The Romani ("gypsies") are also "white" (they are Indo-European), and even today they are oppressed.

As Gmal indicates, Indo-European is a linguistic category, not a racial one. Romanis can have a diverse range of physical appearances depending on how much they've mixed with the local population, but those in Eastern Europe tend, on the whole, to have darker skin than their non-Romani neighbors, and often aren't considered white.
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Re: Cultural Appropriation / Assimilation

Postby CorruptUser » Thu Jun 19, 2014 3:58 pm UTC

"White" is an amorphous term that (in the US anyway) has meant "the major group in power". The major group in power almost as a tautology is not oppressed. There are people who try to redefine racism as requiring power for that reason (I disagree because no one has a monopoly on power even if there is a massive disparity in power). "White" has expanded considerably since the early days when only Anglo-Saxons were "white" and the Irish were literally called "the white negroes" (which later referred to Jews). And there is little reason "white" couldn't expand to include Asians or Romani or Hispanics because ultimately "race" has little basis in biology and it's all about cognitive dissonances. But prior to being accepted as an extension of the group in power, the minority groups were indeed subject to racism.

Unless you are trying to argue that "the major group in power isn't subject to widespread racism, and the subgroups who were were only subject to it prior to becoming part of the major group in power". That I can agree with.

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Re: Cultural Appropriation / Assimilation

Postby mobiusstripsearch » Thu Jun 19, 2014 4:08 pm UTC

What does it mean to oppress a group?
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Re: Cultural Appropriation / Assimilation

Postby Heisenberg » Thu Jun 19, 2014 4:09 pm UTC

Tyndmyr wrote:*sigh* I also wouldn't use cracker as a label to greet someone, but totally would use it to describe the items made by Ritz. Context matters. You are aware of this, because you're deliberately selecting an offensive context that is not the same as the the context of talking about a sports team.
Does this look like a cracker to you?
Image
We're not talking about a grocery store item that has other meanings here. We're talking about an ethnic slur made up by one group to describe another group and then plastered over banners, shirts, and hats across the damn country. They took a picture, of an Indian, and colored his skin with a red fucking marker. Then they said "Look at us! We're red, just like this fucking Redskin." Don't compare this to someone making up a slur based on an existing brand. This is a guy who made up a brand based on an existing slur. That's pretty fucked up, and I don't understand why you think the federal government should be spending your tax dollars helping this racist asshat.
Tyndmyr wrote:Is this some sort of "no true Indian" deal? What other standards would you prefer and why?
No, this is a case of someone trying to pass off a study of "Indians" with literally no standard at all for what that term means. I already proposed a standard, like a voting member of the National Congress of American Indians, but you made some joke about government and blew them all off in favor of your own non-standard. Why do you insist on referring to this specious study while ignoring the actual people who spent time and money issuing a legal challenge and developing an ad campaign?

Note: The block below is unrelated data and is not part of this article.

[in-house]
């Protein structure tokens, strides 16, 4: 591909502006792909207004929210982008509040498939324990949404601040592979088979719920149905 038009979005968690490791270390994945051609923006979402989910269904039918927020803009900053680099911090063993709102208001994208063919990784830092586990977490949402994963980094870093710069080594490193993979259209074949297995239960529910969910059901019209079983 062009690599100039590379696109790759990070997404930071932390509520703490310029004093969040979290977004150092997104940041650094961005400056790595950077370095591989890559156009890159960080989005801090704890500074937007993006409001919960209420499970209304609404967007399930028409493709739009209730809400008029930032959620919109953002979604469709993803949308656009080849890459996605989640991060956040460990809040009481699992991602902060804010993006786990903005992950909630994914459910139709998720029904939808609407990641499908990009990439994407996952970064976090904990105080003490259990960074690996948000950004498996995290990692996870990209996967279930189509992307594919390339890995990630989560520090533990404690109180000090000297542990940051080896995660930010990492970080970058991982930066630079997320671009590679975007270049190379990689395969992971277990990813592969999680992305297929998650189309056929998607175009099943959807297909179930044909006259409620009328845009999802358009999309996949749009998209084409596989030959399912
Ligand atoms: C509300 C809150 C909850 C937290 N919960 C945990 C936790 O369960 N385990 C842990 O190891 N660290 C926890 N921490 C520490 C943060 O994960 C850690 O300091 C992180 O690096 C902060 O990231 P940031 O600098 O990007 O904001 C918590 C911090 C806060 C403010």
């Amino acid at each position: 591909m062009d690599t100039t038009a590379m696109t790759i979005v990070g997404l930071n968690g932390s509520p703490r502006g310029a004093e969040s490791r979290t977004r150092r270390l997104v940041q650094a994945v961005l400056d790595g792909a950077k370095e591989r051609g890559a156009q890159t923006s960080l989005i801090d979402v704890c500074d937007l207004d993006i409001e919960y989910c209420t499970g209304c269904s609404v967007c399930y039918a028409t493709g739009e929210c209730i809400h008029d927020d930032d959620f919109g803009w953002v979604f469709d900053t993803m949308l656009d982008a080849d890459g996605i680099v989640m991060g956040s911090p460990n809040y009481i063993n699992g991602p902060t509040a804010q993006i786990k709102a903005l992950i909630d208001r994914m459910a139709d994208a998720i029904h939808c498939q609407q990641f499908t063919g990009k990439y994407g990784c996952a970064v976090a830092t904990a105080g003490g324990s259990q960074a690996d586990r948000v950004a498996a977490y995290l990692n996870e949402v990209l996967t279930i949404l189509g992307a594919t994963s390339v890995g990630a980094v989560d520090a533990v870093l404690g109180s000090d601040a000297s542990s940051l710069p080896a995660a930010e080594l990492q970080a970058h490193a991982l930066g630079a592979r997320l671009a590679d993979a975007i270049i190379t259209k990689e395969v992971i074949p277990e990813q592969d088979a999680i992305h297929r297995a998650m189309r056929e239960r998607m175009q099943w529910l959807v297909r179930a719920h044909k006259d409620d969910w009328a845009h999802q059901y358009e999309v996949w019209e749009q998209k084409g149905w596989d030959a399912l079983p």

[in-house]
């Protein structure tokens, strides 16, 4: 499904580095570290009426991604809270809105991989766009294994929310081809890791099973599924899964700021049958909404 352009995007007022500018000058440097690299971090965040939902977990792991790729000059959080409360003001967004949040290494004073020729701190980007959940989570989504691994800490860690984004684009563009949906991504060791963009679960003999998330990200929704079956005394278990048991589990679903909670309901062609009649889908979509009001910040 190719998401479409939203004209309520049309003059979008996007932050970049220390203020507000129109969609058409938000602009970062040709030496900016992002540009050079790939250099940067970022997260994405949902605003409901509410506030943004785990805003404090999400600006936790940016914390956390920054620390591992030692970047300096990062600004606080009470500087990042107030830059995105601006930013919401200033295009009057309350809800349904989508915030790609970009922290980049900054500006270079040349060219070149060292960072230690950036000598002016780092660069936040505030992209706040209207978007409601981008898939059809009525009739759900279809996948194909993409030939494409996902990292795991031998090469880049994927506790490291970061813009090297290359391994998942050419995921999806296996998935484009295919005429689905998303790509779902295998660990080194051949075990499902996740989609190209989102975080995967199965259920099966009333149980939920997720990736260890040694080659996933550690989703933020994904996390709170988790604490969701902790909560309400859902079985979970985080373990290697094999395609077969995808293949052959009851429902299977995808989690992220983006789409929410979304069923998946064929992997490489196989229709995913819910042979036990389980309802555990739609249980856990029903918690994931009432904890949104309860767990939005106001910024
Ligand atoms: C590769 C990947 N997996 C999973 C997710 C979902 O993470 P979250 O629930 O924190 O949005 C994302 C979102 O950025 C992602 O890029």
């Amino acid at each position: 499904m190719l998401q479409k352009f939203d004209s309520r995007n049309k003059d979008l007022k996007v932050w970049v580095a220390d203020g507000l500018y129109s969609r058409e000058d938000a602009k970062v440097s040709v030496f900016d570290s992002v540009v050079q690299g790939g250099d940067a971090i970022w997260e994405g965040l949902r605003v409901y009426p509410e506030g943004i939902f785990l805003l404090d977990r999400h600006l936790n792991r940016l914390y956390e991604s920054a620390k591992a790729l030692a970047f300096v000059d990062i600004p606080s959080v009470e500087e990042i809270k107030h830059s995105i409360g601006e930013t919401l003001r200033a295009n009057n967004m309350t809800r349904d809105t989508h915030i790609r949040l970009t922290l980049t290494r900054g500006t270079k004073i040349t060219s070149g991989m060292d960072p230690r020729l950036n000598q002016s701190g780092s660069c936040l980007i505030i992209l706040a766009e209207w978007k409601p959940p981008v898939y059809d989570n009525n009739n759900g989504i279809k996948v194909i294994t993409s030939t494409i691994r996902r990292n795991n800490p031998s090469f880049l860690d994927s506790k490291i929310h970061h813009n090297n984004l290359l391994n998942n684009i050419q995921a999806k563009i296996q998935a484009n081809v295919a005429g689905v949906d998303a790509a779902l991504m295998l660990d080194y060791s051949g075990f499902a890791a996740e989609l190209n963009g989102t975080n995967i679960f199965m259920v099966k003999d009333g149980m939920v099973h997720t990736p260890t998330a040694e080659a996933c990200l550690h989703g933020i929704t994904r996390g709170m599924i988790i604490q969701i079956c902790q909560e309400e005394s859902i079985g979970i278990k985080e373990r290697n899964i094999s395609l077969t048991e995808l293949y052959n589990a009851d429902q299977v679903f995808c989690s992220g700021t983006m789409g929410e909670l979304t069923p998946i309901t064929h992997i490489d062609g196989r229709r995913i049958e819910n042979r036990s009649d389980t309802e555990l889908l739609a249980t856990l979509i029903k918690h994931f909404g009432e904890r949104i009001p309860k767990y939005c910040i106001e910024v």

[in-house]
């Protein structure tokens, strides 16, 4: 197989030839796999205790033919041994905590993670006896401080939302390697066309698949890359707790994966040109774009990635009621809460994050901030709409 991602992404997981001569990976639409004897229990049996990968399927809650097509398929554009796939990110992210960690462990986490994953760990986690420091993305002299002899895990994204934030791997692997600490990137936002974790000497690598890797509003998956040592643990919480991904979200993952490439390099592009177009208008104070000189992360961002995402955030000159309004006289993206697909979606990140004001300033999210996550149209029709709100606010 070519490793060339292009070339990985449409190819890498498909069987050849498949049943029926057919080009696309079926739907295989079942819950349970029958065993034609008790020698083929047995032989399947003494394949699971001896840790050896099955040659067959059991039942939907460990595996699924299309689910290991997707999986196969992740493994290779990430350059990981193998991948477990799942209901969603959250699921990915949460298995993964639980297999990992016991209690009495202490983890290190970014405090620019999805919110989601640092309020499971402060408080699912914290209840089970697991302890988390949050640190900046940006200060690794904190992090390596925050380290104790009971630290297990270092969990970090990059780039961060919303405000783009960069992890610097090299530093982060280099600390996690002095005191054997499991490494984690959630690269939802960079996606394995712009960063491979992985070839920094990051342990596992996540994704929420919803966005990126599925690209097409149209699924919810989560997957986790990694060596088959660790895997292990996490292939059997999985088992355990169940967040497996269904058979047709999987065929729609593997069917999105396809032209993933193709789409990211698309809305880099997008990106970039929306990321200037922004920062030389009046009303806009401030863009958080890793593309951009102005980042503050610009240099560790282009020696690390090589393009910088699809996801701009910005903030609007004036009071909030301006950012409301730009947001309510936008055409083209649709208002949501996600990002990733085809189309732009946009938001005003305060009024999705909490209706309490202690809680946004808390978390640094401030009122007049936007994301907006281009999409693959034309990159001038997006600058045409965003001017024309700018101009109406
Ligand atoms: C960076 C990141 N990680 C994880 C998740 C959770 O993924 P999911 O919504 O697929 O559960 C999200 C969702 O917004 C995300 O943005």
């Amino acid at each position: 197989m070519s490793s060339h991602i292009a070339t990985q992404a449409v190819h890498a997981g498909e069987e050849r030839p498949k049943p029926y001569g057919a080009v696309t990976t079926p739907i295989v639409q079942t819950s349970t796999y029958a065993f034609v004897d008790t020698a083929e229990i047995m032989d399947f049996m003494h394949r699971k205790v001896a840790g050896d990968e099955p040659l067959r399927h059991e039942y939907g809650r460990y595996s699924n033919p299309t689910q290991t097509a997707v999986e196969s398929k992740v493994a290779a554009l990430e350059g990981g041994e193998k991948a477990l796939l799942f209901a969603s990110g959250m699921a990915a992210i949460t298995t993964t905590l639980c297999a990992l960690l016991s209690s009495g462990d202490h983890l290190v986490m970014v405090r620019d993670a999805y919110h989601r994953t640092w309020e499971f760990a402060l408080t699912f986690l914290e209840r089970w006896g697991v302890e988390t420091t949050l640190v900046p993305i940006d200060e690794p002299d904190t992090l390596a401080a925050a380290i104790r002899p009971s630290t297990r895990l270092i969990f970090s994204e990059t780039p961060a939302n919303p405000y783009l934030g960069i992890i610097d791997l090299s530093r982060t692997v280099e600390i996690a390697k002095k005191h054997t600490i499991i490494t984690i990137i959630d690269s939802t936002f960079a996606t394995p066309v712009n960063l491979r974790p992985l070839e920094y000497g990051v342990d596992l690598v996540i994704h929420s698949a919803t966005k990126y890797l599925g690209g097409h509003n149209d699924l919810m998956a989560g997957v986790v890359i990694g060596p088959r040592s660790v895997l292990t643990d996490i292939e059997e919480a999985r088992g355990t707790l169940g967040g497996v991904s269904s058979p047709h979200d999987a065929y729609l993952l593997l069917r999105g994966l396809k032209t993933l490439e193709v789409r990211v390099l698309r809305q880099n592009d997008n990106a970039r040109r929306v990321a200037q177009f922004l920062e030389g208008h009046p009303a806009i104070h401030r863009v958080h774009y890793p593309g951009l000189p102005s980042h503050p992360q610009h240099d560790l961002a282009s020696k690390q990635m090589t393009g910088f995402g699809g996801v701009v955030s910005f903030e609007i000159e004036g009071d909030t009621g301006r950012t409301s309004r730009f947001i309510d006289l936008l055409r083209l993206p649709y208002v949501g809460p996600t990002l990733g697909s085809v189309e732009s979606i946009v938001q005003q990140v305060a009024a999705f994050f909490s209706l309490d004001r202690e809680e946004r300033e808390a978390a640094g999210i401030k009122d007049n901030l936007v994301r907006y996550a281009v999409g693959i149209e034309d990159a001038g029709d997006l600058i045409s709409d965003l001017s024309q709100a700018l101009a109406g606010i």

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Re: Cultural Appropriation / Assimilation

Postby CorruptUser » Thu Jun 19, 2014 4:18 pm UTC

mobiusstripsearch wrote:What does it mean to oppress a group?


Colleges that have limits on applicants from your group
Businesses refusing to hire you
Police doing any sort of "racial profiling"
Banks refusing to lend to your group
Police ignoring crimes that occur to your group
Lynch mobs that form whenever you try to be anything more than the bottom of society
And those same people then turn around and berate you for "being too lazy/stupid to be better"
Society determining that your group is ugly by default
Extra taxes/mandatory service based on your group
Not being allowed to testify in court, or your testimony is worth less

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Re: Cultural Appropriation / Assimilation

Postby leady » Thu Jun 19, 2014 4:29 pm UTC

[quote]Why do you insist on referring to this specious study while ignoring the actual people who spent time and money issuing a legal challenge and developing an ad campaign?{/quote]

Because loud noisy groups have agendas that are far far far more aggressive than the usual nominal member

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Re: Cultural Appropriation / Assimilation

Postby Heisenberg » Thu Jun 19, 2014 6:06 pm UTC

What makes a group loud and noisy?

Who do you consider a nominal member?

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Re: Cultural Appropriation / Assimilation

Postby Tyndmyr » Thu Jun 19, 2014 6:29 pm UTC

Heisenberg wrote:
Tyndmyr wrote:*sigh* I also wouldn't use cracker as a label to greet someone, but totally would use it to describe the items made by Ritz. Context matters. You are aware of this, because you're deliberately selecting an offensive context that is not the same as the the context of talking about a sports team.